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Jose Luis Bermudez
Texas A&M University
  1. The Paradox of Self-Consciousness: Representation and Mind.José Luis Bermúdez - 1998 - MIT Press.
  2. Thinking Without Words.José Luis Bermúdez - 2003 - Oxford University Press.
    Thinking Without Words provides a challenging new theory of the nature of non-linguistic thought. Jose Luis Bermudez offers a conceptual framework for treating human infants and non-human animals as genuine thinkers. The book is written with an interdisciplinary readership in mind and will appeal to philosophers, psychologists, and students of animal behavior.
  3. Philosophy of Psychology: A Contemporary Introduction.Jose Luis Bermudez - 2004 - Routledge.
    José Luis Bermúdez introduces the philosophy of psychology as an interdisciplinary exploration of the nature and mechanisms of cognition. _Philosophy of Psychology_ charts out four influential 'pictures of the mind' and uses them to explore central topics in the philosophical foundations of psychology, including the relation between different levels of studying the mind/brain; the nature and scope of psychological explanation; the architecture of cognition; and the relation between thought and language. Chapters cover all the core concepts, including: models of psychological (...)
  4. Bodily Awareness and Self-Consciousness.José Luis Bermúdez & I. V. Objections - 2011 - In Shaun Gallagher (ed.), The Oxford Handbook of the Self. Oxford University Press.
    This article argues that bodily awareness is a basic form of self-consciousness through which perceiving agents are directly conscious of the bodily self. It clarifies the nature of bodily awareness, categorises the different types of body-relative information, and rejects the claim that we can have a sense of ownership of our own bodies. It explores how bodily awareness functions as a form of self-consciousness and highlights the importance of certain forms of bodily awareness that share an important epistemological property with (...)
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  5. Nonconceptual Content: From Perceptual Experience to Subpersonal Computational States.José Luis Bermúdez - 1995 - Mind and Language 10 (4):333-369.
    Philosophers have often argued that ascriptions of content are appropriate only to the personal level states of folk psychology. Against this, this paper defends the view that the familiar propositional attitudes and states defined over them are part of a larger set of cognitive proceses that do not make constitutive reference to concept possession. It does this by showing that states with nonconceptual content exist both in perceptual experience and in subpersonal information-processing systems. What makes these states content-involving is their (...)
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  6. What is at Stake in the Debate on Nonconceptual Content?José Luis Bermúdez - 2007 - Philosophical Perspectives 21 (1):55–72.
    It is now 25 years since Gareth Evans introduced the distinction between conceptual and nonconceptual content in The Varieties of Reference. This is a fitting time to take stock of what has become a complex and extended debate both within philosophy and at the interface between philosophy and psychology. Unfortunately, the debate has become increasingly murky as it has become increasingly ramified. Much of the contemporary discussion does not do full justice to the powerful theoretical tool originally proposed by Evans (...)
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  7. Nonconceptual Mental Content.Jose Luis Bermudez - 2003 - Stanford Encyclopedia of Philosophy.
  8. The Body and the Self.Jose Luis Bermudez, Anthony J. Marcel & Naomi M. Eilan (eds.) - 1995 - MIT Press.
  9. Bodily Ownership, Bodily Awareness and Knowledge Without Observation.José Luis Bermúdez - 2015 - Analysis 75 (1):37-45.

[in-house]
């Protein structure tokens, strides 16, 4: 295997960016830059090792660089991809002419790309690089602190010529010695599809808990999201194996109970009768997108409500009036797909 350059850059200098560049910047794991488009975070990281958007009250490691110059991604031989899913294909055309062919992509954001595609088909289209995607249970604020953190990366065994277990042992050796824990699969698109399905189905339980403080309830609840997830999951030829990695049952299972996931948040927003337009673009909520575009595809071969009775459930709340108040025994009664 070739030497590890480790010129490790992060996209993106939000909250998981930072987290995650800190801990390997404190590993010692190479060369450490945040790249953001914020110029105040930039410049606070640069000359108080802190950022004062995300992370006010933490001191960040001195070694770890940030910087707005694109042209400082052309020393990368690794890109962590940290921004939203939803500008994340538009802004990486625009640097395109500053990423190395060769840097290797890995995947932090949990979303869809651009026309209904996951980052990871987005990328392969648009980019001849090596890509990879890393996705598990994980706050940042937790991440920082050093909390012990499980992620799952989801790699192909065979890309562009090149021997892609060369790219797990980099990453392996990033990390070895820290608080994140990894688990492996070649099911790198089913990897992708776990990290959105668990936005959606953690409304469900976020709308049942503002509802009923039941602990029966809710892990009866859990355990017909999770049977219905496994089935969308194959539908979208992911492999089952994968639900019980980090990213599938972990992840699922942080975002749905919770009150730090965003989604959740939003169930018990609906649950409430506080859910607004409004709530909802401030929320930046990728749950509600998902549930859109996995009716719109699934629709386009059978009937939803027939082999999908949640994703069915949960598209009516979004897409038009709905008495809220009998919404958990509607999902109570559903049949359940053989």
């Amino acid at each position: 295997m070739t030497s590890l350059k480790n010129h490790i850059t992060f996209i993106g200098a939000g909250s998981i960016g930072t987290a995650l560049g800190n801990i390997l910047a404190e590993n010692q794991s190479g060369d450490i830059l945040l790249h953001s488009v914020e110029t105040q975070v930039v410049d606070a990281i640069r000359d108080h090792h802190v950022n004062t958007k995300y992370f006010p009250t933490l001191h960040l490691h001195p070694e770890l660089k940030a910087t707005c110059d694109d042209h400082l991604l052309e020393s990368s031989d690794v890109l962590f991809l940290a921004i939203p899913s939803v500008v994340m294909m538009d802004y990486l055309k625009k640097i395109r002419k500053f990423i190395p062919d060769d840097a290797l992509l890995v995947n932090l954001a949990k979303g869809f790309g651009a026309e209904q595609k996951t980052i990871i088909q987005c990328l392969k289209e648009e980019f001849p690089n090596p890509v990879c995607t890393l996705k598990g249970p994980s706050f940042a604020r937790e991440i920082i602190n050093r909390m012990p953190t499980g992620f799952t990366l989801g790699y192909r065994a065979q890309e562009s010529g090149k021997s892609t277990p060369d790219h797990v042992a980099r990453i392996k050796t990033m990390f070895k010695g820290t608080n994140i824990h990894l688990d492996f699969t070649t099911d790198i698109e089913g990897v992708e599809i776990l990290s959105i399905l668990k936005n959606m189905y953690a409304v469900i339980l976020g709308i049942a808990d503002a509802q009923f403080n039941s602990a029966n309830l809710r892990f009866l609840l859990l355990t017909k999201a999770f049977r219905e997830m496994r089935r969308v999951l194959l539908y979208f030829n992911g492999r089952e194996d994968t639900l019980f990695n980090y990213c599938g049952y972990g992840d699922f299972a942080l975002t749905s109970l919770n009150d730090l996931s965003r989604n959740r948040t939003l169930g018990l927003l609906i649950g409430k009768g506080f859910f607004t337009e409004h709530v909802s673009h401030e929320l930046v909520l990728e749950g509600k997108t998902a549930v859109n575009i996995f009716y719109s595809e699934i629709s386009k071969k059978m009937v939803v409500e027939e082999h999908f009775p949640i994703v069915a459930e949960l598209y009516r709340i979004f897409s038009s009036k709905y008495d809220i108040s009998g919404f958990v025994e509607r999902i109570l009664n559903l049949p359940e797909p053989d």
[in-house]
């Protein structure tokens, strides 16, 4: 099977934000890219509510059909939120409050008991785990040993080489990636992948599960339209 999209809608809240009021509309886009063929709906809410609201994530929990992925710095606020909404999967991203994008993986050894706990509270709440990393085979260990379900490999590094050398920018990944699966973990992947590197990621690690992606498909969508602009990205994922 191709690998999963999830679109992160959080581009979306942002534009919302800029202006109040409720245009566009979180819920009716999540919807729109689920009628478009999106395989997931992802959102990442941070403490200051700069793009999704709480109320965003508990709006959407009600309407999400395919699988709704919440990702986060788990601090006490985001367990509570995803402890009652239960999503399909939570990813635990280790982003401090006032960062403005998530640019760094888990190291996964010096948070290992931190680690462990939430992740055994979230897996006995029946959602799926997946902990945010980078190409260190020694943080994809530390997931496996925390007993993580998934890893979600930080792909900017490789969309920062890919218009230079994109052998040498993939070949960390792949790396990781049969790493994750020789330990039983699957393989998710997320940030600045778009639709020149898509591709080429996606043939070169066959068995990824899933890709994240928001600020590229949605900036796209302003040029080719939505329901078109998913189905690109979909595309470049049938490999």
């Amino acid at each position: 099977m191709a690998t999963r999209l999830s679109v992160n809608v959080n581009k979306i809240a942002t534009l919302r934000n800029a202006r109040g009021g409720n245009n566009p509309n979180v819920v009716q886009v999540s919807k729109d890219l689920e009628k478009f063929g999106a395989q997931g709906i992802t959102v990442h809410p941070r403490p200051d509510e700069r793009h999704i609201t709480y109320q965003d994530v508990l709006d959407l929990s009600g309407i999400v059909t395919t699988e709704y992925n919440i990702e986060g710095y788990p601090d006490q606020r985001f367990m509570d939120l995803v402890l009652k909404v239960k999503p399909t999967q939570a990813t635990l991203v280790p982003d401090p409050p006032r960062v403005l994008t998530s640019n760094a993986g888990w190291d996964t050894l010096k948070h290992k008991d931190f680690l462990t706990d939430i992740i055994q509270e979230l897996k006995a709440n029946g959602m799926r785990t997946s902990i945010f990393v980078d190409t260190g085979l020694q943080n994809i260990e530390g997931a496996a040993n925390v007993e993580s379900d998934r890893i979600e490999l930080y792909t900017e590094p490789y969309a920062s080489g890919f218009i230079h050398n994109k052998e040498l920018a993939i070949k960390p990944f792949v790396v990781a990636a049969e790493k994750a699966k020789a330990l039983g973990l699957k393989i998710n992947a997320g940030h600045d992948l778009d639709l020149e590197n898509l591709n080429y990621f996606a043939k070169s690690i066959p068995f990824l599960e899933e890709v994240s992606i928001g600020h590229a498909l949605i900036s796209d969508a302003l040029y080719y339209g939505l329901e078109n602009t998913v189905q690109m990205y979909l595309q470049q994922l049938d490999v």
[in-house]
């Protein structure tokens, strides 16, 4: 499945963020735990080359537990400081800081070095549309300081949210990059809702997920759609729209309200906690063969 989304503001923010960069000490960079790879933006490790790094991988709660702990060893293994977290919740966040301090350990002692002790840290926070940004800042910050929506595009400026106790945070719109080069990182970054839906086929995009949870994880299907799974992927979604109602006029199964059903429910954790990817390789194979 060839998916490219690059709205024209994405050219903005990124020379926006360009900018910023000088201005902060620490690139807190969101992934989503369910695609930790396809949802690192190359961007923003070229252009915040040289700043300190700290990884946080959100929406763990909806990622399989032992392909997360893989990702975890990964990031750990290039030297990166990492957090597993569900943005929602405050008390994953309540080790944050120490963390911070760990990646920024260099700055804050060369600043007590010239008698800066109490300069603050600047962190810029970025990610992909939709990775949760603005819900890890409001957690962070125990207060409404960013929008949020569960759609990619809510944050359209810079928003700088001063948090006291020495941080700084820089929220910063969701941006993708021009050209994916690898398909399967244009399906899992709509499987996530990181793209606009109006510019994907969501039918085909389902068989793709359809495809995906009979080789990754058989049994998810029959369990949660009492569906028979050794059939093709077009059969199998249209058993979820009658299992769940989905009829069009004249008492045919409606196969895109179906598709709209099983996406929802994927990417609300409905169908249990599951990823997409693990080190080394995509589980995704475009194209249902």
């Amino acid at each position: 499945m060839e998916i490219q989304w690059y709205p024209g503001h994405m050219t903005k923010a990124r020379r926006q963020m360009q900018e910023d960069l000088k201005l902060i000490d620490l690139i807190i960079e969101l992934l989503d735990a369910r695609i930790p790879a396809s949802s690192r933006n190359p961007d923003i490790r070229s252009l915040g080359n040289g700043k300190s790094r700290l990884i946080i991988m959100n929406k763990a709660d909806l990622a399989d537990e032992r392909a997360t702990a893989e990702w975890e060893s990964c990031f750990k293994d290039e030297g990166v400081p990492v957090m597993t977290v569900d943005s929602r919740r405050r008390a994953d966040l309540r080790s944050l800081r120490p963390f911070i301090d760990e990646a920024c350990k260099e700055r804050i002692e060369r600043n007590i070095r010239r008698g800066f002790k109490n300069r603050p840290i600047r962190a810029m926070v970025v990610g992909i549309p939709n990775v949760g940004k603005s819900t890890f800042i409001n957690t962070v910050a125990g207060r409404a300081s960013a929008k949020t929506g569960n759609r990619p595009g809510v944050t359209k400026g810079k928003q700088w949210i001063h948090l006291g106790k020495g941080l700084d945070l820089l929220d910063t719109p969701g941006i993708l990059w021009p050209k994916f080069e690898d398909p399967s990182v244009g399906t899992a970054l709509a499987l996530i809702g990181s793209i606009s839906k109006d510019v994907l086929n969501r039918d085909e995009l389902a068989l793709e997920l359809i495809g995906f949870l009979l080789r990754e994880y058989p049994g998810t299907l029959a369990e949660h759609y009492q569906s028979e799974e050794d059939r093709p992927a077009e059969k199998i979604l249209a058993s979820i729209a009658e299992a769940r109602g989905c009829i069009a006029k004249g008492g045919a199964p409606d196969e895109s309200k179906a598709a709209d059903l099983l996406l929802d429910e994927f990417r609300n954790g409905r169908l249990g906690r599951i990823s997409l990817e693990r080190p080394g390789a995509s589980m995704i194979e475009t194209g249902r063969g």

In a recent paper, Fredérique de Vignemont has argued that there is a positive quale of bodily ownership . She thinks that tactile and other forms of somatosensory phenomenology incorporate a distinctive feeling of myness and takes issue with my defense in Bermúdez of a deflationary approach to bodily ownership. That paper proposed an argument deriving from Elizabeth Anscombe’s various discussions of what she terms knowledge without observation . De Vignemont is not convinced and appeals to the Rubber Hand Illusion (...)
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  10.  4
    Zombies and Consciousness.José Luis Bermúdez - 2007 - Philosophical Quarterly 57 (227):306-308.
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  11.  69
    Mindreading in the Animal Kingdom.José Luis Bermúdez - 2009 - In Robert W. Lurz (ed.), The Philosophy of Animal Minds. Cambridge University Press.
    ven a cursory look at the extensive literature on mindreading in nonhuman animals reveals considerable variation both in what mindreading abilities are taken to be, and in what is taken as evidence for them. Claims that seem to contradict each other are often not inconsistent with each other when examined more closely. And sometimes theorists who seem to be on the same side are actually talking at cross-purposes. The first aim of this paper is to tackle some important framework questions (...)
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  12. Self-Deception, Intentions and Contradictory Beliefs.José Luis Bermúdez - 2000 - Analysis 60 (4):309-319.
    Philosophical accounts of self-deception can be divided into two broad groups – the intentionalist and the anti-intentionalist. On intentionalist models what happens in the central cases of self-deception is parallel to what happens when one person intentionally deceives another, except that deceiver and deceived are the same person. This paper offers a positive argument for intentionalism about self-deception and defends the view against standard objections.
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  13. The Force-Field Puzzle and Mindreading in Non-Human Primates.José Luis Bermúdez - 2011 - Review of Philosophy and Psychology 2 (3):397-410.
    What is the relation between philosophical theorizing and experimental data? A modest set of naturalistic assumptions leads to what I term the force-field puzzle. The assumption that philosophy is continuous with natural science, as captured in Quine’s force-field metaphor, seems to push us simultaneously towards thinking that there have to be conceptual constraints upon how we interpret experimental data and towards thinking that there cannot be such conceptual constraints, because all theorizing must be accountable to data and observation. The key (...)